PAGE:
Current Pandemic Likely to Exacerbate a Longstanding “Homework Gap” Without Immediate Action
Washington, D.C. – Today, Colorado U.S. Senator Michael Bennet along with U.S. Senators Edward J. Markey (D-Mass.) and Brian Schatz (D-Hawaii) led thirteen of their colleagues in calling on the Federal Communications Commission (FCC) to temporarily allow schools to utilize E-Rate program funding to provide Wi-Fi hotspots or devices with Wi-Fi capability to students who lack internet access at home. This action would help ensure that all students can remotely continue their education during the current public health emergency. The Coronavirus Disease 2019 (COVID-19) pandemic is shining a bright light on the so-called “homework gap” experienced by 12 million students in this country. The gap refers to those students who do not have internet access at home and are unable to complete their homework – at a time when more than 70 percent of educators assign schoolwork that requires the internet.
The E-rate program is capped at $4 billion each year, with the FCC having already allocated about $2 billion this year, leaving approximately half of the funding available for potential emergency action. In their letter, the senators called on the FCC to determine how much of this funding can be spent on one-time discounts for schools seeking to loan Wi-Fi hotspots to students who do not have internet at home, as well as those trying to equip school-distributed devices with Wi-Fi capability that can be lent out while physical classes are on hold. The senators also requested the FCC make clear to state and local institutions that undertaking any similar measures during this crisis will not affect their future E-Rate eligibility.
“The E-Rate program is, and has been for over two decades, an essential source of funding to connect the nation’s schools and libraries to the internet,” wrote Bennet and the senators in the letter to FCC Chairman Ajit Pai. “We believe that the FCC can use its emergency powers to temporarily waive relevant E-rate program rules and allow its beneficiaries to utilize universal service funding to provide home wireless service to existing school devices and hotspots for students who lack internet access at home. This swift, immediate action would help ensure that all students can remotely continue their education during the current public health emergency.”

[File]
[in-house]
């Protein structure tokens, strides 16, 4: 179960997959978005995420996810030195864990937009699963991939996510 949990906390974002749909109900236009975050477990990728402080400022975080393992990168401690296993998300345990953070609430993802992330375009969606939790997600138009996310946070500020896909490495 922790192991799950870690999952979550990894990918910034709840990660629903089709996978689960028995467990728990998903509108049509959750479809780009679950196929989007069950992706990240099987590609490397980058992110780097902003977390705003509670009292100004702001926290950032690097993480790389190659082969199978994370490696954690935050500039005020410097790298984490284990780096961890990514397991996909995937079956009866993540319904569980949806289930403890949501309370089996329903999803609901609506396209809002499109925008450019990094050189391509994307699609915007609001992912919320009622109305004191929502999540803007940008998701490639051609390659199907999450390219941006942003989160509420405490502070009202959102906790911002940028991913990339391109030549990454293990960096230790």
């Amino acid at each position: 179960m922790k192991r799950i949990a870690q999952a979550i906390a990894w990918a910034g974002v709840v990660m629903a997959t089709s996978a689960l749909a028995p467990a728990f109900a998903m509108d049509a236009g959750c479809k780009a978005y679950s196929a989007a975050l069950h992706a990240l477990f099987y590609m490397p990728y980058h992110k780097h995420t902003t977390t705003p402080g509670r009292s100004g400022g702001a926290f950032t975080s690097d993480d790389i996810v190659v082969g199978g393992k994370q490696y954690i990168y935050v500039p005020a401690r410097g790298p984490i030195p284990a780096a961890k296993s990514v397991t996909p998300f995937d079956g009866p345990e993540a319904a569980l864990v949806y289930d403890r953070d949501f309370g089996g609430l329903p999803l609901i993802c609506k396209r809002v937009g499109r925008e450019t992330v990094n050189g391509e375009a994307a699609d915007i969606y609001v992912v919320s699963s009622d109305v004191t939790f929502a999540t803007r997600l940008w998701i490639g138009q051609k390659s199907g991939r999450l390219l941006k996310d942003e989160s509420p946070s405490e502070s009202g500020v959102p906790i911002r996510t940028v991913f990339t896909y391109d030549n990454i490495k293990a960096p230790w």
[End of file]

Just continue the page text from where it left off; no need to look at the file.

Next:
Without FCC action, the existing inequity of the “homework gap” is likely to be exacerbated by the increasing number of schools that are suspending in-person classes and have transitioned to remote learning over the internet to protect the health of students, faculty, and staff. Temporarily changing E-Rate rules to allow financial support for home internet access would be of immense help to schools, students, and families at this time.
In addition to Bennet, Markey, and Schatz, the letter was also signed by U.S. Senators Dick Durbin (D-Ill.), Chris Van Hollen (D-Md.), Tammy Baldwin (D-Wisc.), Kamala Harris (D-Calif.), Kirsten Gillibrand (D-N.Y.), Jack Reed (D-R.I.), Catherine Cortez Masto (D-Nev.), Patty Murray (D-Wash.), Mazie Hirono (D-Hawaii), Ron Wyden (D-Ore.), Elizabeth Warren (D-Mass.), Angus S. King, Jr. (I-Maine), and Margaret Wood Hassan (D-N.H.).
The text of the letter is available HERE.Last Thursday, Bennet and 17 of his colleagues wrote to the nation’s eight largest internet service providers (ISPs), calling on them to take steps to accommodate the unprecedented reliance we will likely see on telepresence services, including telework, online education, telehealth, and remote support services, due to the coronavirus outbreak. Over the weekend, several ISPs announced that they will adopt practices to better accommodate remote technologies that students, workers, and public health officials will rely upon during the outbreak.